Provisions of our articles of incorporation, bylaws, Nevada law and our rights plan will make it more difficult to effect a change in control of us, which could adversely affect the price of our common stock.

Nevada corporate law and our articles of incorporation and bylaws contain provisions that could delay, defer or prevent a change in control of us. These provisions include:

 

·

allowing for authorized but unissued shares of common and preferred stock;

 

·

a classified board of directors;

 

·

requiring special stockholder meetings to be called only by our chairman of the board, our chief executive officer, a majority of the board or the holders of at least 10% of our outstanding stock entitled to vote at a special meeting;

 

·

requiring removal of directors by a supermajority stockholder vote;

 

·

prohibiting cumulative voting in the election of directors; and

 

·

Nevada control share laws that may limit voting rights in shares representing a controlling interest in us.

These provisions could make an acquisition of us by means of a tender offer or proxy contest or removal of our incumbent directors more difficult. As a result, these provisions could make it more difficult for a third party to acquire us, even if doing so would benefit our stockholders, which may limit the price that investors are willing to pay in the future for shares of our common stock.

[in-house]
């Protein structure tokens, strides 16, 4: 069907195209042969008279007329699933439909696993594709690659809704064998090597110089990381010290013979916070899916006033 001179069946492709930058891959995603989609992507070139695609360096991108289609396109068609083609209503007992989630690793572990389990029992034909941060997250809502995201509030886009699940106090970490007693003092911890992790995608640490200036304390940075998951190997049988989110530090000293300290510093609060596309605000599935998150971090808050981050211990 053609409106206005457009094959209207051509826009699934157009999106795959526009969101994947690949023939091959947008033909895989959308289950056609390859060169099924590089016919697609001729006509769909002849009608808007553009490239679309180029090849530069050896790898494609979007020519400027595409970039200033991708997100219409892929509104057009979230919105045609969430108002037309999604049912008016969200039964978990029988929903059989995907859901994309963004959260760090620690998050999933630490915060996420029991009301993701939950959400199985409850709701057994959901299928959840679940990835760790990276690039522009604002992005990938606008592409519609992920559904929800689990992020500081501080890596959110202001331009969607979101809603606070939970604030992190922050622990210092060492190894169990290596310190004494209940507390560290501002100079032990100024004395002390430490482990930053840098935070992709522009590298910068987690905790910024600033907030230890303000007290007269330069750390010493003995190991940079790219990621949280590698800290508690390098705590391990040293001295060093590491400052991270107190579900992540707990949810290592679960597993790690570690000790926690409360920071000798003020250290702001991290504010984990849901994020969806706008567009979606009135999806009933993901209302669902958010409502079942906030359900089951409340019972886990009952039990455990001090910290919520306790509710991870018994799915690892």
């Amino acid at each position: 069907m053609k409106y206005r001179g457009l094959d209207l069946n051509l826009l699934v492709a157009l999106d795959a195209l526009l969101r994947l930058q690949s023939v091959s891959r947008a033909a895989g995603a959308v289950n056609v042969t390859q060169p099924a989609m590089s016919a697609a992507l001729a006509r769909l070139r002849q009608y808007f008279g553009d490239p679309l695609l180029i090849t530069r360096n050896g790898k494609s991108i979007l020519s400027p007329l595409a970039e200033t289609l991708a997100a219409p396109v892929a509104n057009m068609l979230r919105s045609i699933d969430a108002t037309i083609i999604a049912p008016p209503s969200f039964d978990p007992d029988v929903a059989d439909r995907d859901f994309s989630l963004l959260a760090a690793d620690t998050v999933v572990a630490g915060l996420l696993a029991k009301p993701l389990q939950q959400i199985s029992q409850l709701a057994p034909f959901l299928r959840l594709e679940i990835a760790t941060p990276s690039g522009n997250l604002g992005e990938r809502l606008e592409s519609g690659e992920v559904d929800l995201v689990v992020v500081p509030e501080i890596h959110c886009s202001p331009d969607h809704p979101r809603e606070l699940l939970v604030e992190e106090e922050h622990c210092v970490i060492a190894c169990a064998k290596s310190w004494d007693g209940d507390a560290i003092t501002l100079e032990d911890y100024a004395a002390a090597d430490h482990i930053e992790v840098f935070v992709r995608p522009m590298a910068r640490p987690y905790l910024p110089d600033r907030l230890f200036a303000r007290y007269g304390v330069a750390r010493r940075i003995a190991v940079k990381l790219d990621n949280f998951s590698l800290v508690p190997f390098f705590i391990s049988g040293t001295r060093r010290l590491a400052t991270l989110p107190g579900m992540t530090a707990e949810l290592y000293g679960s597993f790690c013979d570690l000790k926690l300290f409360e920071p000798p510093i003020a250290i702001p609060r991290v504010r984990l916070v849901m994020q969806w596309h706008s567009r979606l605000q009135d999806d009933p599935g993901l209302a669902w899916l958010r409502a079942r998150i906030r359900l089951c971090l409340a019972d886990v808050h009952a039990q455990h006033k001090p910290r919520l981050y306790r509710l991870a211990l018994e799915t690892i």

We adopted a rights plan in October 2015 to preserve our accumulated net operating losses.  While this rights plan is intended to preserve our tax net operating losses, it effectively deters current and potential future purchases of our common stock above 4.9% of the total outstanding shares.  This rights plan could make it more difficult for a third party to acquire us, even if doing so would benefit our stockholders, which may limit the price that investors are willing to pay in the future for shares of our common stock.